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My Monthly Report – June 2013

Welcome to my June 2013 monthly income report!

This marks the end of my 19th month in business as a handyman and also my 19th report.

Just in case you’re a Handyman Startup first timer, I write these reports each month discussing my business in detail.  I share how much money I made, what marketing methods brought me that money, my expenses, and other useful insight for all you handymen who want to go pro and dominate the home service industry.

If you want to make more money while only working for customers you like, these reports are for you.  If you don’t enjoy your current 9-5 job and desperately want to quit, these reports are for you, too.

Here’s what I’ll discuss in this month’s report:

  • Record Profits for my Handyman Business and an awesome hourly rate.
  • How my truck graphics paid for themselves twice over this month.
  • Another reason to treat your existing customers like gold.
  • Why I failed at my goal and what I plan to do about it.

A Win For the Truck:

If you’ve read my other reports, you may notice that the vinyl stickers on my handyman vehicle do not bring in a whole lot of business. However, the branding on my truck is still a critical part of my overall marketing strategy.  While it doesn’t bring in leads directly, it helps to sell my services and creates brand recognition.

This month I witnessed my truck help land me a $700 job.

It all started when I was working for one of my best clients, a lady that found me via my website and has been hiring me at least once a month ever since.  Consequently, this client had recommended me to pretty much the entire street.  Well, at least everyone that she knew on the street.

I was just finishing up installing a higher security door lock on her entry and garage doors and was just about to leave when the neighbor lady came out to greet me.

The neighbor then mentioned that she had seen me there several times before and recognized my truck.  She also stated that the customer I was working for recommended me highly.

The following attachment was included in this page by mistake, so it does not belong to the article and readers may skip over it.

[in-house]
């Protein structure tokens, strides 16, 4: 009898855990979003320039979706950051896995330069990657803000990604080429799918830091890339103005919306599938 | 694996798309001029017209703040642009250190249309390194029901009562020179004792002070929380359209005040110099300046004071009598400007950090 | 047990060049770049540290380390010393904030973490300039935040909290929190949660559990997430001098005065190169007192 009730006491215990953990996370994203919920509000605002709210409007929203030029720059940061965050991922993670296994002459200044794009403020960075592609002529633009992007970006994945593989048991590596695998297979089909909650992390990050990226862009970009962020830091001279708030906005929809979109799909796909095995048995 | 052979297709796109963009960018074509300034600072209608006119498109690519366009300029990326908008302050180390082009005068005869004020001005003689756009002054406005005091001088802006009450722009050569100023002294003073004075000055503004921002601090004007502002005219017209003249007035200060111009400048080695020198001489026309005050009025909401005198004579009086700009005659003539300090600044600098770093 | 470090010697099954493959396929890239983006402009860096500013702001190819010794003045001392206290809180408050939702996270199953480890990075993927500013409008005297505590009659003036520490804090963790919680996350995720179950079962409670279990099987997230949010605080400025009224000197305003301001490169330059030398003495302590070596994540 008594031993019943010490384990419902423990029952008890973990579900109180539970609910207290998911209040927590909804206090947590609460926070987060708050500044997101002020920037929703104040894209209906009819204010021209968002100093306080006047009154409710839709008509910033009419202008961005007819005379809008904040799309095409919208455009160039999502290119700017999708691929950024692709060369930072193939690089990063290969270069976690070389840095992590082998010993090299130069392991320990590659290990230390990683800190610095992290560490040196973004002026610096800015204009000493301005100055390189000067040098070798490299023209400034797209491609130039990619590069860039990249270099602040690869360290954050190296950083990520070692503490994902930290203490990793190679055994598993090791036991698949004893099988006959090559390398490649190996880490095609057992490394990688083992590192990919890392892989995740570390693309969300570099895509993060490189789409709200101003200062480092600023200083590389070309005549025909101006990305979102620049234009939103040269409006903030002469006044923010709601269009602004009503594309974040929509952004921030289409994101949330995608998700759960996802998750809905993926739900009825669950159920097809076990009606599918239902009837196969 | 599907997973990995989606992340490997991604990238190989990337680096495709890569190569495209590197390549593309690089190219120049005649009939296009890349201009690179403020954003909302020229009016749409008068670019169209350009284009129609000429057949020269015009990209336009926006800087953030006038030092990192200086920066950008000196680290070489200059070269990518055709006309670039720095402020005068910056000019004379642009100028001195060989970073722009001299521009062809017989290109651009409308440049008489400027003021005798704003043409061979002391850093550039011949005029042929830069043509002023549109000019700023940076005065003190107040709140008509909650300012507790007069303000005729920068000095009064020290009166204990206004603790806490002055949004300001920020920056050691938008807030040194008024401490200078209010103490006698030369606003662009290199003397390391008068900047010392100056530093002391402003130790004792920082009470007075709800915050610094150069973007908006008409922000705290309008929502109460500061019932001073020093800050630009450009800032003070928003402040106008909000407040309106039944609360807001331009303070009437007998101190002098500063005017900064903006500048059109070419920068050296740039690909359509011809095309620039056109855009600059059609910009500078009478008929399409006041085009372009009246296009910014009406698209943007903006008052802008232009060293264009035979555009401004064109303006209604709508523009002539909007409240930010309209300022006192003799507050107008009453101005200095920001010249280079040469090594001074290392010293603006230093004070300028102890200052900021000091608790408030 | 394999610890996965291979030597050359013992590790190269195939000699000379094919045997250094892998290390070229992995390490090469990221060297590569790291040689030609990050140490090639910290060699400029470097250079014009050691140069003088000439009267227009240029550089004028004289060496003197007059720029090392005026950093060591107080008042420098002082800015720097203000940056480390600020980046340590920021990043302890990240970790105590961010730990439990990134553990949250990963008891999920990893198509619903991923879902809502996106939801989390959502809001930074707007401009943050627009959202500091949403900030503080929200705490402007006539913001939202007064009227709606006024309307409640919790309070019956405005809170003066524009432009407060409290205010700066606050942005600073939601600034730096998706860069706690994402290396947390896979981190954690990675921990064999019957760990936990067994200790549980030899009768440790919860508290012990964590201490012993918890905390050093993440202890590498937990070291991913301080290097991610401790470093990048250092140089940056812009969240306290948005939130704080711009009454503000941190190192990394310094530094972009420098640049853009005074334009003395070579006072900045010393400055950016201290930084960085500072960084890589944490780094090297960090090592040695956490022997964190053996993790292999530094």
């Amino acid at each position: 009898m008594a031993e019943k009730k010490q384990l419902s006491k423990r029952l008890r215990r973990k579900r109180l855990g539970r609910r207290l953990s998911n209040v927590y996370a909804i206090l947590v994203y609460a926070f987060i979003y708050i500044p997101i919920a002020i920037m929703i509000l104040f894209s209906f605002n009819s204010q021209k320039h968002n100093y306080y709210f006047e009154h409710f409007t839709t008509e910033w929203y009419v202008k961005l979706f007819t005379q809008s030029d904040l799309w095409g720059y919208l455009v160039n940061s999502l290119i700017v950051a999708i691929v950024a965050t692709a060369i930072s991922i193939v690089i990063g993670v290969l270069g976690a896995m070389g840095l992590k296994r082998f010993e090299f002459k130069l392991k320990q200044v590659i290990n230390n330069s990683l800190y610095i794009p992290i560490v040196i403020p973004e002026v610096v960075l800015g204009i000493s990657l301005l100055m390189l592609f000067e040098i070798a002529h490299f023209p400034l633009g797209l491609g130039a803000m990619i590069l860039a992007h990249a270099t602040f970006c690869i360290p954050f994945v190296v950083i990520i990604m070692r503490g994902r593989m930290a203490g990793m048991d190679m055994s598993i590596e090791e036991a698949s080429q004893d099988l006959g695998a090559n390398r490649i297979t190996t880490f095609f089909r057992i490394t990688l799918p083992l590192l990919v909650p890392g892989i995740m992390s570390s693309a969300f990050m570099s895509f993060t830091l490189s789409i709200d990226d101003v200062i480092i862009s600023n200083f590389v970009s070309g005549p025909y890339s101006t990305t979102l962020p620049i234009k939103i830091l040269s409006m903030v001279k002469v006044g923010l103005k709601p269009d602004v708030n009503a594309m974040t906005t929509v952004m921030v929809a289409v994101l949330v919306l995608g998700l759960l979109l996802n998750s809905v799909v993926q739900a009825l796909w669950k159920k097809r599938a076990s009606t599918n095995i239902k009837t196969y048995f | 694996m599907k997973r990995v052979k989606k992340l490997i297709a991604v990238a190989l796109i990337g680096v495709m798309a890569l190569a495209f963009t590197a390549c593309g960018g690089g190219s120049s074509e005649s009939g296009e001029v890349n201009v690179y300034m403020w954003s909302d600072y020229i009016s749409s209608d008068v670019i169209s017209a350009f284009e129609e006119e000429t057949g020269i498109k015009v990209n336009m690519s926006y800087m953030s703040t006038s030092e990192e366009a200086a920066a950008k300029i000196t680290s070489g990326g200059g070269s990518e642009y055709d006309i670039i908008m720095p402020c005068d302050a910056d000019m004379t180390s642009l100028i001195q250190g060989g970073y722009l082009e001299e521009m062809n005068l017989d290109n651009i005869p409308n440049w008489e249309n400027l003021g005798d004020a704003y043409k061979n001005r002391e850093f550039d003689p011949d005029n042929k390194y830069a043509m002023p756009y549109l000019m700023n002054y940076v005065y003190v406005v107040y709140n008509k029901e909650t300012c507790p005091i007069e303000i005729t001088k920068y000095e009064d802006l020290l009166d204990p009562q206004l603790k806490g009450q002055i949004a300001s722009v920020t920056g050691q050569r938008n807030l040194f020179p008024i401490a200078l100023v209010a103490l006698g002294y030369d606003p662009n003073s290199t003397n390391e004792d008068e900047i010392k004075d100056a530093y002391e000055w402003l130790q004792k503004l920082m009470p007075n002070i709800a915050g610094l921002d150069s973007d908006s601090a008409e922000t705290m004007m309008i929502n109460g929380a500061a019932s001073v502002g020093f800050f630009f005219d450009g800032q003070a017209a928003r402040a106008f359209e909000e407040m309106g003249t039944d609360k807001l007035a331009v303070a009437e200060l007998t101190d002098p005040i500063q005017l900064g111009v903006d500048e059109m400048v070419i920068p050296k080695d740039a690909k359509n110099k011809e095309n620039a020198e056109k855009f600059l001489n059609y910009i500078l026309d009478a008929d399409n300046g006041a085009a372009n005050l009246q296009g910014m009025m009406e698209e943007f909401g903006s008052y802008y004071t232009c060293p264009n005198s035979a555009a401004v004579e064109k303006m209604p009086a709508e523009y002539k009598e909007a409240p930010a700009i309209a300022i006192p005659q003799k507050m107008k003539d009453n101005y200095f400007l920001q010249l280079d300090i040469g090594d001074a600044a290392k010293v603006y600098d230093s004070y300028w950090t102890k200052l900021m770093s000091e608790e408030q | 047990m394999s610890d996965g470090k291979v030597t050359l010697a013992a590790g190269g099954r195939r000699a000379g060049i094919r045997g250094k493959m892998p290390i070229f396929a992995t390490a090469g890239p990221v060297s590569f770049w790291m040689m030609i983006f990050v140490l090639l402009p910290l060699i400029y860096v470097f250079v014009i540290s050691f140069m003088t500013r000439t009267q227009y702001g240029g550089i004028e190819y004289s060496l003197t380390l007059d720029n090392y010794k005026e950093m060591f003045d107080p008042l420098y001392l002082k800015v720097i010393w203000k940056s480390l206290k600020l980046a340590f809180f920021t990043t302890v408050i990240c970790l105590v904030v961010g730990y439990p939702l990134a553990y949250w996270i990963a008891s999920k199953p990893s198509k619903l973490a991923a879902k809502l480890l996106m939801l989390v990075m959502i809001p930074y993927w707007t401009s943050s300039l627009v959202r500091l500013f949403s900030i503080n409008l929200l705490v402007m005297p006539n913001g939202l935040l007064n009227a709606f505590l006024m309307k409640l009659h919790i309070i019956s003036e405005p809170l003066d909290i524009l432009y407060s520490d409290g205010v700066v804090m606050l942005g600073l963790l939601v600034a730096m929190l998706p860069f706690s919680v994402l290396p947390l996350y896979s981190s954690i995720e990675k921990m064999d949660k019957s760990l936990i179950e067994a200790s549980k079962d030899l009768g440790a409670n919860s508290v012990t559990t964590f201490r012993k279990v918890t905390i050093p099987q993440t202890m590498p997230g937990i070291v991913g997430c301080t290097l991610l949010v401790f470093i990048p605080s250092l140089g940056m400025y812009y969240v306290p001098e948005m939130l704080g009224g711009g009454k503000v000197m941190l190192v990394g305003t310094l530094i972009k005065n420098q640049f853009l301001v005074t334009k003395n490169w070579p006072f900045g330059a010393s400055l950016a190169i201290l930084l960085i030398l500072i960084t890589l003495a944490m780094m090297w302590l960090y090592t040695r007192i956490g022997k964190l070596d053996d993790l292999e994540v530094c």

Long story short, she ended up hiring me to install a shower enclosure and a few other small jobs that totaled a little over $700.

The point of this story is that my truck had a huge impact on me getting her business.  Sure, the recommendation was a critical part of that, but my truck is what got her to take action.  If I would have been driving an unmarked, or even poorly marked truck, it’s likely that she wouldn’t have noticed and would have gone about her day, completely forgetting about me and the recommendation she received.

This experience, among many similar experiences, has really demonstrated the value of a well branded work vehicle.

Old Customers Popping Up All Over the Place

One thing that never ceases to amaze me is when an old customer that I haven’t seen or heard from for six months calls me for more work.

Just when I think that I’ve lost a customer’s business, they pop up out of the blue and hire me again.  I love it.

This month two of me best customers that I hadn’t heard from for months called me up and hired me for over $2,000 worth of work.  It was a huge surprise because I had thought they both found somebody else.  I mean, these customers were hiring me every month if not every week prior to just not calling anymore at all.

Before they finally did call, I sat there wondering what I did wrong.  Thinking “maybe I charged them too much” or “maybe they just found somebody that offers a better service.”

Needless to say I was really happy that they called as I thoroughly enjoy working for both of them.

The reason I’m bringing this up is because this isn’t the first time this happened.  I’ve had customers call for more work up to a year after the first time they hired me.

I think there are a couple of lessons to be learned from this.

The first lesson is pretty obvious – always do good work.  By consistently doing your best to deliver on exactly what you say you’re going to do and really keep the customer’s best interests in mind, there is no way that your business won’t grow.  By doing good work, customers will go out of their way to keep your information on hand for the next time they need you.  This is in addition to recommending you to others of course.  Instead of having to continuously search for new business, old customers will just come to you.

The second lesson to take away from this is the importance of existing customers.  As you have seen from my monthly income reports, at least 50% of my income (and way more in most cases) is from existing customers.  If these two customers would not have called me back, my income would be much lower or I’d have to spend a bunch of time trying to get new business to make up for the gaps in my schedule.